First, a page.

## Saturday, March 10, 2012

### Match equity table: Crawford games

Crawford games happen in matches the first time a player gets within one game of winning the match. In the Crawford game the opponent cannot use the doubling die.

To compute match equity for these games, we start with the post-Crawford match equities and backward induct.

The Crawford game match equity table (for player 1-away and opponent n-away) I calculated is:

1-away
2-away
3-away
4-away
5-away
6-away
7-away
8-away
9-away
10-away
11-away
12-away
1-away
0
0.363
0.511
0.636
0.692
0.781
0.821
0.870
0.893
0.923
0.937
0.954

Here's how I calculated it:

Call Mc(n) the Crawford game match equity. By symmetry, Mc(1) must be 0.

The doubling cube cannot be used in the Crawford game, so the more general match equity calculation is fairly straightforward. First, you decide the match equity conditional on different game end states:

Any player win: match equity = +1 (probability 50%)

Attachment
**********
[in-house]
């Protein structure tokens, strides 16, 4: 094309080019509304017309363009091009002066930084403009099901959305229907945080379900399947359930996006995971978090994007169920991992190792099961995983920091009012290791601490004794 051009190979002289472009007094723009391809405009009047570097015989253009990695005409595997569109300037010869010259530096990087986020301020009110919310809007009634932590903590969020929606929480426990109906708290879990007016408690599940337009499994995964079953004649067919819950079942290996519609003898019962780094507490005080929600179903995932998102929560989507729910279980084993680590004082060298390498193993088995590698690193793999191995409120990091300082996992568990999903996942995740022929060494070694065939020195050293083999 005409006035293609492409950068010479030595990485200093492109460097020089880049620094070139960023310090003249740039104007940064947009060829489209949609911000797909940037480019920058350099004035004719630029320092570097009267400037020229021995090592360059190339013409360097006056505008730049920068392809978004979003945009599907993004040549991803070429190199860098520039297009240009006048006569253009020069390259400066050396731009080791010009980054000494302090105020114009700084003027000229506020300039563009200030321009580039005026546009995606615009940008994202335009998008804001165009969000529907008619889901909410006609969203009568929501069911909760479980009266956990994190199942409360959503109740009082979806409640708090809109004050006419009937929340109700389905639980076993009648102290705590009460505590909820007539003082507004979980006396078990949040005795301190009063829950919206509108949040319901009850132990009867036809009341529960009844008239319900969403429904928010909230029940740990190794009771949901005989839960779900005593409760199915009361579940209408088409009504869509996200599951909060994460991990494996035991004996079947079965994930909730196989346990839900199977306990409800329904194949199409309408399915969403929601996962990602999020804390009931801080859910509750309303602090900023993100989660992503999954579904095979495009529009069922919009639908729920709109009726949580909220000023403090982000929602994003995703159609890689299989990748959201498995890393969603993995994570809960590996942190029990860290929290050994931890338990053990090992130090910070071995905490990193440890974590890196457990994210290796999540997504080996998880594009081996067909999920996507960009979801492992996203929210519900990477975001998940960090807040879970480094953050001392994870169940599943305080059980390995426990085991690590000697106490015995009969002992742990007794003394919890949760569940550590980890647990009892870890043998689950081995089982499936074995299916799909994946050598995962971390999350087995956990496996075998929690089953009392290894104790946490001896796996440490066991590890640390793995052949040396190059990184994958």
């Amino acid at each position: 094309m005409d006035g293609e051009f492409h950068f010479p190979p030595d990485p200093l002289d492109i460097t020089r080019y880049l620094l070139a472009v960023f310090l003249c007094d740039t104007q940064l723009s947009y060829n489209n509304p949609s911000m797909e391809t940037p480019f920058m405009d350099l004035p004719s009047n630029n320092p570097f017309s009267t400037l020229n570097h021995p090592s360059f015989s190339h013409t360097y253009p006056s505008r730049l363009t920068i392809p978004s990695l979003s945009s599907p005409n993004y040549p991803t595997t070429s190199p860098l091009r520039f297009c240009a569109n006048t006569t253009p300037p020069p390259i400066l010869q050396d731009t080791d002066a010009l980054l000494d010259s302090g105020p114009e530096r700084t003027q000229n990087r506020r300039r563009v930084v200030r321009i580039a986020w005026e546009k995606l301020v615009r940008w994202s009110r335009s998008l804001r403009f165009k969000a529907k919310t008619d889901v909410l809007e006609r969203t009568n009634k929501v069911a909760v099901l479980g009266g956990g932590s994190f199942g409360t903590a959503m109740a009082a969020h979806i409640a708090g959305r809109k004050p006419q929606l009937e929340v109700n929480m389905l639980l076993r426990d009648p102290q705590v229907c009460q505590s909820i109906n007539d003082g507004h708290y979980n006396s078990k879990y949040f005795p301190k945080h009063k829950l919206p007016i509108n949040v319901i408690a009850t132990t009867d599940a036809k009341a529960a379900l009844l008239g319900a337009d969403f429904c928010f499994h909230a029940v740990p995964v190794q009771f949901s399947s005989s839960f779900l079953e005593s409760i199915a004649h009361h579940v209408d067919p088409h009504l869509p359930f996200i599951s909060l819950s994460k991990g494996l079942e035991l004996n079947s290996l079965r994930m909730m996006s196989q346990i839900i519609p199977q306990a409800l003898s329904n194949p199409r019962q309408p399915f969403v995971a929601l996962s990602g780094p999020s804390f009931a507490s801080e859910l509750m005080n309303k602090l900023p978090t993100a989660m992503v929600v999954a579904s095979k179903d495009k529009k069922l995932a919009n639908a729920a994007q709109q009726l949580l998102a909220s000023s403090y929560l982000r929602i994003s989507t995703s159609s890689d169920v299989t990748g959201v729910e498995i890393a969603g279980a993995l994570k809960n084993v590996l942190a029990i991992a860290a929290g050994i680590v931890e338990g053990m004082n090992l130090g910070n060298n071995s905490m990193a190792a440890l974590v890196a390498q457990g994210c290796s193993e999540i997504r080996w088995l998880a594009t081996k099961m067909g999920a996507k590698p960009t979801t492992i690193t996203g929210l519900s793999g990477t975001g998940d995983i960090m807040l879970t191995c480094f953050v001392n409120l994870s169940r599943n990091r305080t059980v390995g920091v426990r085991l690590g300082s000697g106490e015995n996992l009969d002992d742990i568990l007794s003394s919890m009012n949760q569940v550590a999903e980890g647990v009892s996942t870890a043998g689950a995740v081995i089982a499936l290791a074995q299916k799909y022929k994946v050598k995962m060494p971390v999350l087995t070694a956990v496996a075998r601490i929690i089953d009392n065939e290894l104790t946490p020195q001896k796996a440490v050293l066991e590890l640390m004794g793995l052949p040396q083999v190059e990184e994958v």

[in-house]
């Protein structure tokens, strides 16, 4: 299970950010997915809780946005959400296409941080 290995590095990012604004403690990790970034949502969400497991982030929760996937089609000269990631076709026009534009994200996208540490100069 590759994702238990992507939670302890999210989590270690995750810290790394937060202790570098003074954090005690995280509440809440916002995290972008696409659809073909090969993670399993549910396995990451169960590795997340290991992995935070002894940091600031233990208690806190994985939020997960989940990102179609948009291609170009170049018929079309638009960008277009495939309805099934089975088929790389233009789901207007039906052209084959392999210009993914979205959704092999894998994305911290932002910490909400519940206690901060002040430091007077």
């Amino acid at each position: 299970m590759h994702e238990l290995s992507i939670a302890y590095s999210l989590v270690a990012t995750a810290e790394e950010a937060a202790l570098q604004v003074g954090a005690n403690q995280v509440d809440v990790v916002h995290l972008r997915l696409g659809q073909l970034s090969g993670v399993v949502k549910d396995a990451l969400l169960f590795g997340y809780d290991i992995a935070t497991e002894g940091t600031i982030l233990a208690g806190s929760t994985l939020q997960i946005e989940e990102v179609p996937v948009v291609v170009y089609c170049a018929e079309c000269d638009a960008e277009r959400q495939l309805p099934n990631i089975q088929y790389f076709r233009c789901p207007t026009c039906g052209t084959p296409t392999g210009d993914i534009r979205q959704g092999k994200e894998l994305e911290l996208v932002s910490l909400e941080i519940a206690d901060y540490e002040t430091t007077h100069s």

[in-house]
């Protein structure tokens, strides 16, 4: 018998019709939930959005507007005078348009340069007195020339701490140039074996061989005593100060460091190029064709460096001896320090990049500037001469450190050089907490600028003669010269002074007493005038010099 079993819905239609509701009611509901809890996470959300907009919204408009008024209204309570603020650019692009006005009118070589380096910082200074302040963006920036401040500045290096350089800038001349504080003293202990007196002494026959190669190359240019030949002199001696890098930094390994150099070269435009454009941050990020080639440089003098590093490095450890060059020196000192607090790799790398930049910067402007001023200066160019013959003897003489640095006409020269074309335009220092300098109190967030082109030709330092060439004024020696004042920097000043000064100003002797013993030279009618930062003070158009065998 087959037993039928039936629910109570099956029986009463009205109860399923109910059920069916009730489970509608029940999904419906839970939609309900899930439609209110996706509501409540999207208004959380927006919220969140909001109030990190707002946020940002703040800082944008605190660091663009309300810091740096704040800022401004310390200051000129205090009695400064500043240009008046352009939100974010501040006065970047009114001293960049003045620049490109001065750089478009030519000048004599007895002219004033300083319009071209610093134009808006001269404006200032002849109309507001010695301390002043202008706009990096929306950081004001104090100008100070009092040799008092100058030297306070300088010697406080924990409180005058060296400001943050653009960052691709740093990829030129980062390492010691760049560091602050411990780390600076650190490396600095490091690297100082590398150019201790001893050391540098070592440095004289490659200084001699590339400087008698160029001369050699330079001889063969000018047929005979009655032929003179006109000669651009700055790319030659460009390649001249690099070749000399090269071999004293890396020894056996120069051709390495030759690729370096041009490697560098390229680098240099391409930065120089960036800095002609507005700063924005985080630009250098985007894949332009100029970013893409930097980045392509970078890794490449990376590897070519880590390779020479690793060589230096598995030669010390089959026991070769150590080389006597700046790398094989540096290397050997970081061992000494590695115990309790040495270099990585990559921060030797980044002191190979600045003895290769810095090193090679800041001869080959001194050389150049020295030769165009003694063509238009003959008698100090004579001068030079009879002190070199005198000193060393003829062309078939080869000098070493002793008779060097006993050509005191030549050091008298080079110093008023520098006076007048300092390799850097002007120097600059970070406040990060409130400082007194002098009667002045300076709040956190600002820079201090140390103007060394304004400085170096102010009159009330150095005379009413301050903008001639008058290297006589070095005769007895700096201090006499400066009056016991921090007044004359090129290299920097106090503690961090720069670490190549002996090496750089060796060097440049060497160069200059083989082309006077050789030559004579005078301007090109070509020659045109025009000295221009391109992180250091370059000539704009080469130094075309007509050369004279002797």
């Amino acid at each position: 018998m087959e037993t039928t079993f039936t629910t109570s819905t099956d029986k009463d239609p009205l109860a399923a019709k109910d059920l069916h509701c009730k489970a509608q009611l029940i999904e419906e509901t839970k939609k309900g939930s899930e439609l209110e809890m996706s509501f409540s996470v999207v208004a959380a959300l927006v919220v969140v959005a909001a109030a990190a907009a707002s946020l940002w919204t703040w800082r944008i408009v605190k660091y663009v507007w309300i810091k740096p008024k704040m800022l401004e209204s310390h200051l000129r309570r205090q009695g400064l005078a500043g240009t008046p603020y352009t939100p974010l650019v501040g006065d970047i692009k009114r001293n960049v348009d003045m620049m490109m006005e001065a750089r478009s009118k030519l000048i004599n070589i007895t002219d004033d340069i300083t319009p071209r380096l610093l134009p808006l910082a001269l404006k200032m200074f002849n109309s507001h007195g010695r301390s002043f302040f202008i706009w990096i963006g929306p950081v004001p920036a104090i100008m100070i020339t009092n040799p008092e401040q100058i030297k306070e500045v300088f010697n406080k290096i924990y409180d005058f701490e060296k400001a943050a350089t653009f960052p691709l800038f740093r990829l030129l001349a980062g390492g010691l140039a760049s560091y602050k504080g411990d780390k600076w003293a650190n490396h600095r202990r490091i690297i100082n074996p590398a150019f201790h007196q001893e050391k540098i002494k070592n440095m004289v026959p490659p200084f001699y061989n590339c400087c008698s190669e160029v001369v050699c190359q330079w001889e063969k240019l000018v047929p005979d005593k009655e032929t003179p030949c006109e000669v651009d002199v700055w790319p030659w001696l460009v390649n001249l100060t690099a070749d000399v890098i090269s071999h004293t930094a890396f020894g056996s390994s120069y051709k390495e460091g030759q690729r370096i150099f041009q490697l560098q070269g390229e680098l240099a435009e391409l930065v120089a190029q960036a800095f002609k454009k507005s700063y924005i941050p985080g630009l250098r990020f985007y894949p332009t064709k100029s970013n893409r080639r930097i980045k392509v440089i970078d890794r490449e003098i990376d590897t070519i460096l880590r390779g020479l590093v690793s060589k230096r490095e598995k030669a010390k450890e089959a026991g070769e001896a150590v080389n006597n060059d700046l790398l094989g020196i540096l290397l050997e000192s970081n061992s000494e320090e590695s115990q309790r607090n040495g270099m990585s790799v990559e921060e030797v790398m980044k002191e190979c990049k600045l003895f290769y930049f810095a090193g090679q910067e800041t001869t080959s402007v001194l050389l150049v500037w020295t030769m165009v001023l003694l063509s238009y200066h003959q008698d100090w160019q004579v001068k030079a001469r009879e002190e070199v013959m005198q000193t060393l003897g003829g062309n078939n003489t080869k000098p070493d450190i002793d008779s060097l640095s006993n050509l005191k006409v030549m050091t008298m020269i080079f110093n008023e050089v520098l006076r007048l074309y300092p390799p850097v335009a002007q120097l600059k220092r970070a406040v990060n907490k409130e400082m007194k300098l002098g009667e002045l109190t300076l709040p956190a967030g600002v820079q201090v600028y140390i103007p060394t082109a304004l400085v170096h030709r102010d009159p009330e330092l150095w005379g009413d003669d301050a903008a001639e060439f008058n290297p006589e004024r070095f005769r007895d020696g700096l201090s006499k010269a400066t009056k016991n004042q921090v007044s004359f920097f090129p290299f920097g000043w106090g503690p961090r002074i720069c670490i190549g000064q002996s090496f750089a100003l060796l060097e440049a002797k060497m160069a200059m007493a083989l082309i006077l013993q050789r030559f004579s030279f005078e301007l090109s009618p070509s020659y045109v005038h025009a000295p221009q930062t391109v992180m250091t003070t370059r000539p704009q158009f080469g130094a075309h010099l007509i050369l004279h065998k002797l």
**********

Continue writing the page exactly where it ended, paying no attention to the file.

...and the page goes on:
Single player loss: match equity = Mp(n-2) (probability = 50% - gammon probability)
Single player gammon: match equity = Mp(n-4) (probability = gammon probability)

where Mp(n) = post-Crawford match equity for player 1-away and opponent n-away.

For terminological convenience, Mp(n) = -1 for n<=0. We ignore backgammons for this calculation.

Then the weighted Crawford match equity must be

Mc(n) = 1/2 + ( 1/2 - Pg ) Mp(n-2) + Pg Mp(n-4)

where Pg = probability of a gammon loss in a game as seen from before the first die throw, so symmetric (that is, the same as a the probability of a gammon win). Using 2-ply Player 3.2 I estimated this before as 13.735%.

One difference to note in the table above vs the table here (an example of a modern match equity table): for 1-away 3-away the match equity is greater than 0.5. That's because mine includes the proper post-Crawford match equity for 1-away 2-away, rather than approximating that as zero.

Other differences for the Crawford game match equities are smaller than that equity error of 0.011; mostly around 0.008 or less. So ignoring the non-zero value of Mp(2) adds a relatively significant error.

The biggest source of error when computing the Crawford match equities is on 1-away, 2-away (that is, Mc(2)), and is choosing an accurate gammon probability. This reference chooses a 20% chance that a cubeless game ends in a gammon, which is too low and gives too high a Mc(2) by as much as 0.04 points.